Executed in the summer of 1984, Das Liebespaar (The Lovers) is the first of a number of intimate works that mark a period of transition in Baselitz's work. This transition was characterised by a move away from the primarily religious themes that had dominated his art during the first half of the year towards a more personal and psychologically powerful art that translated the religious feeling of these earlier paintings into more a more intimate and personal subject matter.
Following on from his reinterpretation of two masterpieces of German Expressionism, Edvard Munch's The Scream and Emil Nolde's Last Supper, Baselitz's paintings from this period are notable for their highly reductive use of colour and form. In addition to his trademark upside-down image and raw and vigorous brushwork these dramatic paintings employ large flat areas of strong colour in a way that creates a highly reduced and almost schematic flattening of form. Baselitz's forms and figures become little more than a cohesive conglomeration of vibrant brushstrokes and this limits the figurative understanding of the painting but also accentuates the overall mood generating a psychological tension between the subject matter the emotive power of Baselitz's strong colours.
Das Liebespaar also represents one of the earliest appearances of a wide-mouthed blond-haired woman - an archetypal figure in his work and one that seems to have haunted Baselitz's art at this time. Referring to his attempt at painting works by other artists at this time he recalled the spectre of this woman writing: "I paint artists whom I admire, I paint their pictures, their work as painters and their portraits too. But oddly enough, each one of these portraits ends up as a picture of a woman with blonde hair. I myself have never been able to work out why this happens." (Quoted in Georg Baselitz exh. cat., New York, Solomon. R. Guggenheim Museum, 1995, pp. 149).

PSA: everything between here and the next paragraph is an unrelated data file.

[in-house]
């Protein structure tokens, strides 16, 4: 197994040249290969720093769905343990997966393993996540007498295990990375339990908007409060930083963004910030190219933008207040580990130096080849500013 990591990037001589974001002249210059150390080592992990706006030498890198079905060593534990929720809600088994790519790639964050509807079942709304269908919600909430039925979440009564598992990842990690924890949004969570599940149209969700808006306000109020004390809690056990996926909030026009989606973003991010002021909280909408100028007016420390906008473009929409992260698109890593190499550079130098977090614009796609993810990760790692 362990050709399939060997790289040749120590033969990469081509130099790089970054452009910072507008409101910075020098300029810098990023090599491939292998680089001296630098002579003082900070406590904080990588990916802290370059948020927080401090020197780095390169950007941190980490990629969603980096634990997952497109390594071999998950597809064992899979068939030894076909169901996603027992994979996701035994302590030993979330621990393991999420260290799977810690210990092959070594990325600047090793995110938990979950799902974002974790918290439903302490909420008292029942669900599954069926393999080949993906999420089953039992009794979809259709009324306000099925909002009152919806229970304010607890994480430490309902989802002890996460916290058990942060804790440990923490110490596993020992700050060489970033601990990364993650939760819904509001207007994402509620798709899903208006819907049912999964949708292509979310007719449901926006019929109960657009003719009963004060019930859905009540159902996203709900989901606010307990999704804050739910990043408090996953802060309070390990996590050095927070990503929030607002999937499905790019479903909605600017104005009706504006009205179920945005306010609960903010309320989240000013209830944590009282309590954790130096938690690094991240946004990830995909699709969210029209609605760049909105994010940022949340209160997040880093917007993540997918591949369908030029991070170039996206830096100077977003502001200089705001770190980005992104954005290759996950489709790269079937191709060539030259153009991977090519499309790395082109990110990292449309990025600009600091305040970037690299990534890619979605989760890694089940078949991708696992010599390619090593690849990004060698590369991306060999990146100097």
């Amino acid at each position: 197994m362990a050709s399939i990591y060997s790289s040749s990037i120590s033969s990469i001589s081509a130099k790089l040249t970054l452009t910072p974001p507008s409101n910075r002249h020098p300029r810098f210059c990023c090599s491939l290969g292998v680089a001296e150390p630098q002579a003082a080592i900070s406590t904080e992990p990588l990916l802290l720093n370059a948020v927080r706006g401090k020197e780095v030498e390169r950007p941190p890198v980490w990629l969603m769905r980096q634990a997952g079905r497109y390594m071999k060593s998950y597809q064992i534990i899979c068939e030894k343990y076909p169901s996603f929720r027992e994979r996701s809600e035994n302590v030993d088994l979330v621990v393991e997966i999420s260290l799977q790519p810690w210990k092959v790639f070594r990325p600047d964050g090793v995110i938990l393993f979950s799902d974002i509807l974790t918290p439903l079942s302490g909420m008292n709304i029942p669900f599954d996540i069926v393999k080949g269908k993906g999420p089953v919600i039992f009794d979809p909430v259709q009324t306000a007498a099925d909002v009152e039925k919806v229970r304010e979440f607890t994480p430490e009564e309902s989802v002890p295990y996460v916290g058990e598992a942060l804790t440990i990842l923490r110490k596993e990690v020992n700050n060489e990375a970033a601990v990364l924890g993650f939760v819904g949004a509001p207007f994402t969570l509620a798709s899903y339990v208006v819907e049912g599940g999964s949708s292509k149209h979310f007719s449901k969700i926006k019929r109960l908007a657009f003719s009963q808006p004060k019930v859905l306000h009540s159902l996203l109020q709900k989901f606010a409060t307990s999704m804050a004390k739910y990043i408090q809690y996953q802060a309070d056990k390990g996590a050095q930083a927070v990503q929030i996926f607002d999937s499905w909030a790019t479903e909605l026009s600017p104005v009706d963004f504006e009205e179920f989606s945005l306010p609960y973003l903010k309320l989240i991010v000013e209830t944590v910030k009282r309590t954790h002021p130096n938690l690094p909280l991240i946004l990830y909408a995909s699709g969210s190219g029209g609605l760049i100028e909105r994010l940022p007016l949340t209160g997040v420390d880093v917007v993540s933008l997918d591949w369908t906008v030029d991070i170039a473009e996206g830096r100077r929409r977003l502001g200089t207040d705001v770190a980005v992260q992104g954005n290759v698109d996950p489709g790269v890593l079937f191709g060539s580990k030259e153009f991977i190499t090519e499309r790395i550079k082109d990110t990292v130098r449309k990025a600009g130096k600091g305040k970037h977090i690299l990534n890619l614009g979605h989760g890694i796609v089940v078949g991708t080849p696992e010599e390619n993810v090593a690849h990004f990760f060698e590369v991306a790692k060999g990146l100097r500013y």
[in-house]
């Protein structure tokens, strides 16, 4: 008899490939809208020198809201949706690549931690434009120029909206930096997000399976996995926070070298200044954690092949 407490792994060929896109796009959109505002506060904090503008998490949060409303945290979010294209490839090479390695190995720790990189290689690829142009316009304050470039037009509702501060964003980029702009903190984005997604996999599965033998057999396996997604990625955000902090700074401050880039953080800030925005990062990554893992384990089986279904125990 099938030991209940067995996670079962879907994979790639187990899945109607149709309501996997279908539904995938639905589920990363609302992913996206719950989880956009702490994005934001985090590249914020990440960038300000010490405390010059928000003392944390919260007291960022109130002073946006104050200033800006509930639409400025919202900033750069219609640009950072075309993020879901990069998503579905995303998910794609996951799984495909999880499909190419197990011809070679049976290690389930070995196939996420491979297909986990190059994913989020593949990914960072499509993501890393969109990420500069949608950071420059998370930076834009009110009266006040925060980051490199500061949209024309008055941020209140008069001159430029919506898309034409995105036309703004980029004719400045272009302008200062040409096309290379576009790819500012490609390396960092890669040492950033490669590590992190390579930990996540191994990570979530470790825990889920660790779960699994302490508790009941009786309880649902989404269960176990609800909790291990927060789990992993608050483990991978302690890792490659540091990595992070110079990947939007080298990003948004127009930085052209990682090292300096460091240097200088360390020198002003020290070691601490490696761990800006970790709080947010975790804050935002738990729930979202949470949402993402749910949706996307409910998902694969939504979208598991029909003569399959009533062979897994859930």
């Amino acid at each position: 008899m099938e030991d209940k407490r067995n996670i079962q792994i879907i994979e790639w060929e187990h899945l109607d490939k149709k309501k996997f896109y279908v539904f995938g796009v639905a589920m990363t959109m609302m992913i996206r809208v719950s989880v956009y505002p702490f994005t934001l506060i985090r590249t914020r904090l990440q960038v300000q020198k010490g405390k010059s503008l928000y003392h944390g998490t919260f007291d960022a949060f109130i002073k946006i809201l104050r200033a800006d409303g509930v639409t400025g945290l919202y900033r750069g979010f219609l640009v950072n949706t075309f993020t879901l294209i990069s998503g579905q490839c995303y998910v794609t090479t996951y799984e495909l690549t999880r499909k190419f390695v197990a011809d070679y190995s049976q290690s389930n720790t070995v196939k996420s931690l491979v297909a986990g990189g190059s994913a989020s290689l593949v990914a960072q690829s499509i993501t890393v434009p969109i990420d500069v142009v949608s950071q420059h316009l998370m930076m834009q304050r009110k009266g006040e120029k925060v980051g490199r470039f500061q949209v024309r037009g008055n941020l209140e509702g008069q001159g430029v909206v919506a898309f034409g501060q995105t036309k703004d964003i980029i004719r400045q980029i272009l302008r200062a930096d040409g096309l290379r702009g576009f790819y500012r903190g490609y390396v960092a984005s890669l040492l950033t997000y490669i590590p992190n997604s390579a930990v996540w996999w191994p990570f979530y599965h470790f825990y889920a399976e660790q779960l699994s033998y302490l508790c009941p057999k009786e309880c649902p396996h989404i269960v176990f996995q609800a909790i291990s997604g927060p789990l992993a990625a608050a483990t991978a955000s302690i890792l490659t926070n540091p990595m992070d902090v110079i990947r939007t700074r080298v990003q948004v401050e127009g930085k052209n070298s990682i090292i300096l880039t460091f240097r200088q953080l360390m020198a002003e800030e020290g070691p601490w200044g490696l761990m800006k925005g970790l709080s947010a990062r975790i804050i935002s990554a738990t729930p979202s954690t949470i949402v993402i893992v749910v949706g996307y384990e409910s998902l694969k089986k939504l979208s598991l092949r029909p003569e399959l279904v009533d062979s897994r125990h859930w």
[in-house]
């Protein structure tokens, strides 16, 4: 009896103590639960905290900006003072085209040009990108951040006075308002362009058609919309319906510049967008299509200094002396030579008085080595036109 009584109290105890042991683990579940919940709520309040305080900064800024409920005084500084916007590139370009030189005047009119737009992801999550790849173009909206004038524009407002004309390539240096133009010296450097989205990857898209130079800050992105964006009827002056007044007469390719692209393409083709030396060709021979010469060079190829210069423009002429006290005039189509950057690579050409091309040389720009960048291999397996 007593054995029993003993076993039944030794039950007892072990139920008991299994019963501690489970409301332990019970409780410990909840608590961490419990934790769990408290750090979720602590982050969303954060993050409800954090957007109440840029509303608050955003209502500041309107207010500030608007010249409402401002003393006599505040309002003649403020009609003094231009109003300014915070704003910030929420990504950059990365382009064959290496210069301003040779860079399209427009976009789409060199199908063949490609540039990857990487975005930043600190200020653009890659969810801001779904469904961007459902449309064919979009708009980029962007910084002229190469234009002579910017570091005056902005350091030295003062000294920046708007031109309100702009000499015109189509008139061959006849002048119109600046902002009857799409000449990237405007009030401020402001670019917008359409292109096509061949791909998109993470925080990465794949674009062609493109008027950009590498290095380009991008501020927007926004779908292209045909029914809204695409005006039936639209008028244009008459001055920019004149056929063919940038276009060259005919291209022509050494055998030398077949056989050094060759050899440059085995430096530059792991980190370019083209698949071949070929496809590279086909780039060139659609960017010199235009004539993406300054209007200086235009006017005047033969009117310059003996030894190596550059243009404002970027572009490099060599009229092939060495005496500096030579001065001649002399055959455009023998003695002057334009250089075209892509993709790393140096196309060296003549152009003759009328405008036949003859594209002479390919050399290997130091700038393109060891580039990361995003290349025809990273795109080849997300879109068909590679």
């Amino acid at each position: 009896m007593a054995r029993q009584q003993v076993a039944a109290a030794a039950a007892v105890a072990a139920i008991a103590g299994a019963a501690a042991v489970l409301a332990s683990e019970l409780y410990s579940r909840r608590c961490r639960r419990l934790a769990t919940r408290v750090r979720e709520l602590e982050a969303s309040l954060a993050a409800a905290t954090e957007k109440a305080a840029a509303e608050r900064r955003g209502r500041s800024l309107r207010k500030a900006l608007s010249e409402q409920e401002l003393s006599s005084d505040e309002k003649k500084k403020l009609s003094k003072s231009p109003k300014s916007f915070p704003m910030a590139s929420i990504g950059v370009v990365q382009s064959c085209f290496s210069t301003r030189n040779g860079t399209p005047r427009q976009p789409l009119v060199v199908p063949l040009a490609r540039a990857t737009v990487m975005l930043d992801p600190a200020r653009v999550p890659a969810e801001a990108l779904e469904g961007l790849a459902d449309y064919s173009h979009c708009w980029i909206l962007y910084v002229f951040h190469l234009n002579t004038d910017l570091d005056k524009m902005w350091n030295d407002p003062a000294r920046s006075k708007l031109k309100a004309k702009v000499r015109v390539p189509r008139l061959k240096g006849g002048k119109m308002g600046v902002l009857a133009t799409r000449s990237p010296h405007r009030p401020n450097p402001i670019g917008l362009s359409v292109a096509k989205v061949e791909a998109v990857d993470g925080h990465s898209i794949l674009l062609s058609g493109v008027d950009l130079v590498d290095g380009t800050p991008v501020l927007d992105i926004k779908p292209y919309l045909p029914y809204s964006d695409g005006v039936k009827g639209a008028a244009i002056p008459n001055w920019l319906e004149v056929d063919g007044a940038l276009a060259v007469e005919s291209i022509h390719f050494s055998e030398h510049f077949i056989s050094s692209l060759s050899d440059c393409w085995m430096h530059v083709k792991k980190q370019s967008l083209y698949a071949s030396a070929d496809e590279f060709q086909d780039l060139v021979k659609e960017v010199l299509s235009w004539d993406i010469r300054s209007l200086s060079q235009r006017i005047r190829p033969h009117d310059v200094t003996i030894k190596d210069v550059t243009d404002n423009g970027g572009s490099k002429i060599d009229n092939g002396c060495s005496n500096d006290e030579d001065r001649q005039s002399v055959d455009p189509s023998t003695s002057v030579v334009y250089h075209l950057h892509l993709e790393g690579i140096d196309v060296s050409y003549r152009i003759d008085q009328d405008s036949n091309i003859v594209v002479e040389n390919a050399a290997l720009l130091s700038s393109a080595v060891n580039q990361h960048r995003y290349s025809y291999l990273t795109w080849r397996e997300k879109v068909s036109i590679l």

In Das Liebespaar her appearance is less surprising given the context of the subject matter, yet Baselitz has always been careful to insist that the subject matter of his paintings is of little importance and for this reason alone he has never used a model. This is a feature of his aesthetic that Baselitz insists distinguishes it from that of the German Expresssionists :"People were starting to say that my works had a link with German Expressionism. In fact this only applies to the way I handle the canvas, my manual use of the canvas. I have never had any relationship with Expressionism. In fact I have always wondered why it was so alien to me. The reason is that the Expressionists use a method that illustrates our environment, the world we live in I have always invented the objects and the various figurations that I wanted to show. I have never had a model. That is something that has remained entirely alien to me, something that does not suit me at all." (Ibid, pp. 149-150).
In this respect, the woman in Das Liebespaar remains a mystery, even though the prevailing mood of intimacy combined with a certain psychological tension that is set up by the body language of the figures in the painting, does not.
Fig. 1 Edvard Munch, Death of Marat, II, 1907, Munch Museum